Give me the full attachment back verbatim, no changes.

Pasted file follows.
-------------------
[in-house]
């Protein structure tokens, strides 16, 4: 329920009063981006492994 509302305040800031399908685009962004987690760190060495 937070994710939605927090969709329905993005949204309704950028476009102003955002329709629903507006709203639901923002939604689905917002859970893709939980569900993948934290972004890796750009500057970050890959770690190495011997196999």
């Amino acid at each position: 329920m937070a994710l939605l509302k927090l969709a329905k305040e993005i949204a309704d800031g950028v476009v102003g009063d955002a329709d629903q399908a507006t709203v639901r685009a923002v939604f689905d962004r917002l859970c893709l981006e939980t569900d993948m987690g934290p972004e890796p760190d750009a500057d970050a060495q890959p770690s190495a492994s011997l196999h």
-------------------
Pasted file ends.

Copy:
[in-house]
């Protein structure tokens, strides 16, 4: 329920009063981006492994 509302305040800031399908685009962004987690760190060495 937070994710939605927090969709329905993005949204309704950028476009102003955002329709629903507006709203639901923002939604689905917002859970893709939980569900993948934290972004890796750009500057970050890959770690190495011997196999």
């Amino acid at each position: 329920m937070a994710l939605l509302k927090l969709a329905k305040e993005i949204a309704d800031g950028v476009v102003g009063d955002a329709d629903q399908a507006t709203v639901r685009a923002v939604f689905d962004r917002l859970c893709l981006e939980t569900d993948m987690g934290p972004e890796p760190d750009a500057d970050a060495q890959p770690s190495a492994s011997l196999h």